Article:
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Patch quality and genotype-by-environment interactions shape dispersal and post-settlement survival in a butterfly metapopulation

Citation

DiLeo, Michelle; Nonaka, Etsuko; Husby, Arild; Saastamoinen, Marjo (2022), Patch quality and genotype-by-environment interactions shape dispersal and post-settlement survival in a butterfly metapopulation, Dryad, Dataset, https://doi.org/10.5061/dryad.7h44j0zws

Abstract

Active dispersal is driven by extrinsic and intrinsic factors at the three stages of departure, transfer, and settlement. Most empirical studies capture only one stage of this complex process, and knowledge of how much can be generalized from one stage to another remains unknown. Here we use genetic assignment tests to reconstruct dispersal across five years and 232 patches of a butterfly metapopulation. We link individual dispersal events to weather, landscape structure, size and quality of patches, and individual genotype to identify the factors that influence the three stages of dispersal and post-settlement survival. We found that nearly all tested factors strongly affected departure probabilities, but that the same factors explained very little variation in realized dispersal distances. Surprisingly, we found no effect of dispersal distance on post-settlement survival. Rather, survival was influenced by weather conditions, carry-over effects of natal patch quality, and a strong interaction between genotype and occupancy status of the settled patch, with more mobile genotypes having higher survival as colonists rather than as immigrants. Our work highlights the multicausality of dispersal and that some dispersal costs can only be understood by considering extrinsic and intrinsic factors and their interaction across the entire dispersal process.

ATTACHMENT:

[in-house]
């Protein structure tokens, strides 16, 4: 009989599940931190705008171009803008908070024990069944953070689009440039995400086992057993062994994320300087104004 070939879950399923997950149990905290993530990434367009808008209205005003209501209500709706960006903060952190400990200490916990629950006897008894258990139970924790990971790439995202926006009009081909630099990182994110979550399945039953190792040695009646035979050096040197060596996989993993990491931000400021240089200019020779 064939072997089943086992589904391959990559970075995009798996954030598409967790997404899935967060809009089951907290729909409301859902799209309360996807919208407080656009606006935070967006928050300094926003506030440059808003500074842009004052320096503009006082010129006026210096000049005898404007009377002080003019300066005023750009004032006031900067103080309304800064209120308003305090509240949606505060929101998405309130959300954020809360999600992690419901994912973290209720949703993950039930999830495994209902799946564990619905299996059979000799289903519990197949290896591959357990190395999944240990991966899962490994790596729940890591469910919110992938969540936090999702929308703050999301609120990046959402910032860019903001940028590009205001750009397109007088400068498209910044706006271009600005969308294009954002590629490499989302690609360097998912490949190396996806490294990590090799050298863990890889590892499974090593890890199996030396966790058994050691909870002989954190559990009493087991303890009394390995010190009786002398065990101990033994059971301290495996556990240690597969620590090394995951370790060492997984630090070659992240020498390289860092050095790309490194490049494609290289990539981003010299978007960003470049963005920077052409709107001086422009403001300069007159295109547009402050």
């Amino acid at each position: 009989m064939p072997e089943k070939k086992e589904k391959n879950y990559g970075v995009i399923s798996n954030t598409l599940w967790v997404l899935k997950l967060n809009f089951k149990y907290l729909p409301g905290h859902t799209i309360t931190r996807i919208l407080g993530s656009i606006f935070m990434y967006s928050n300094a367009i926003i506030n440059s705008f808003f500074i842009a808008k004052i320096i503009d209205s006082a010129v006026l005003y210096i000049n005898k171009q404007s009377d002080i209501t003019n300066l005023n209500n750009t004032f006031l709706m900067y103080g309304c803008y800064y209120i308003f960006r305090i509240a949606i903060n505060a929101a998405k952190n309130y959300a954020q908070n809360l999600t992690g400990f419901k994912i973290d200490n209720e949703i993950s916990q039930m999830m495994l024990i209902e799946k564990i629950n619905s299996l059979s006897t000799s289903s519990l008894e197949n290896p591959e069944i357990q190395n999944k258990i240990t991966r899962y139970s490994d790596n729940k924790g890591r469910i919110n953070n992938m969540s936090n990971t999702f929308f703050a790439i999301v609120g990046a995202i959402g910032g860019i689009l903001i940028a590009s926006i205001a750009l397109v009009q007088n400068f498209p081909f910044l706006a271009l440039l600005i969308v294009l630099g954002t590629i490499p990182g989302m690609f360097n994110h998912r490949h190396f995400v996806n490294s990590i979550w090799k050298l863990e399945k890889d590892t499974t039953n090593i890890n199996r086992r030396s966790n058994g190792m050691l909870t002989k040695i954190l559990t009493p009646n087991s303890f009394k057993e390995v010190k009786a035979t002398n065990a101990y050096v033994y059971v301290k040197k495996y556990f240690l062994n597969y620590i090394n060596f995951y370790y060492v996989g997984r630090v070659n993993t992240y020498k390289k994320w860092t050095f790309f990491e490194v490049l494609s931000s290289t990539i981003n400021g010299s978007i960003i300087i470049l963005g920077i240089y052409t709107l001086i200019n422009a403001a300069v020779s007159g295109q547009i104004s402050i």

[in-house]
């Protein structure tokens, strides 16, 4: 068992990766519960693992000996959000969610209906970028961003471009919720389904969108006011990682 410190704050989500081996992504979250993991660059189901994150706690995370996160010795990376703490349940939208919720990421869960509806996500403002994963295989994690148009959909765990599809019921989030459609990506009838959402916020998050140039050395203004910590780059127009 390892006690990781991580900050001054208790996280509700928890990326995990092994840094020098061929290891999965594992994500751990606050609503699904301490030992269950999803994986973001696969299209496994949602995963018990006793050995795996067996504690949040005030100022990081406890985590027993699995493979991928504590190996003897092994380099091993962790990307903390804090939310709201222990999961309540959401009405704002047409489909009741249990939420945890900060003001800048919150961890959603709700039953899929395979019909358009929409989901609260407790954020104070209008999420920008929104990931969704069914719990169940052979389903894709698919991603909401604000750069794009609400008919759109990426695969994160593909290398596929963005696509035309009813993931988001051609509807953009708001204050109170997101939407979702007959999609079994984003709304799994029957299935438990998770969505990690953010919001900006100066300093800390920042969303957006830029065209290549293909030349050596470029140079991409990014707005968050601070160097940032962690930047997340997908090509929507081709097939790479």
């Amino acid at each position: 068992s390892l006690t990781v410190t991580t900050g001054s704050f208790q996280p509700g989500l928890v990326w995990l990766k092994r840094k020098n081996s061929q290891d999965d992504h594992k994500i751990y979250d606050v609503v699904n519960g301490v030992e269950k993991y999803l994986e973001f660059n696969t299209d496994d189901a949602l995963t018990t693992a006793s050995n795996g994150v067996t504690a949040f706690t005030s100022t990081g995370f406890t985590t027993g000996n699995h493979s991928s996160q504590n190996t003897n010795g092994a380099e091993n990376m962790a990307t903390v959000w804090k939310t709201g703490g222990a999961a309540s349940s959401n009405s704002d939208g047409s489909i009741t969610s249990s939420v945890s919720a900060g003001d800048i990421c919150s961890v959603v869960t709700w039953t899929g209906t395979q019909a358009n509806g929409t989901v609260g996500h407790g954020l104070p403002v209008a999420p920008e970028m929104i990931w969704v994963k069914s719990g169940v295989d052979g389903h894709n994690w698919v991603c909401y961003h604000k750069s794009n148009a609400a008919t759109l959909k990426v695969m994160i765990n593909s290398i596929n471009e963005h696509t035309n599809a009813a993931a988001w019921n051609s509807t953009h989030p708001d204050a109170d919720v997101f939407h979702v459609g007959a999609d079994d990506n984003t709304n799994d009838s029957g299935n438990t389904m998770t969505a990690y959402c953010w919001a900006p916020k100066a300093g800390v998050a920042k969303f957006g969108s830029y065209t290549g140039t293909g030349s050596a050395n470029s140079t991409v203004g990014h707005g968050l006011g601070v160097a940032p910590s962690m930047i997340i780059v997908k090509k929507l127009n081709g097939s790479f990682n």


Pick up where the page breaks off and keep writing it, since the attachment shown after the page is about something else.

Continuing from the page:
Funding

Academy of Finland, Award: 316227

Natural Sciences and Engineering Research Council of Canada

Helsinki Institute of Life Science, Helsingin Yliopisto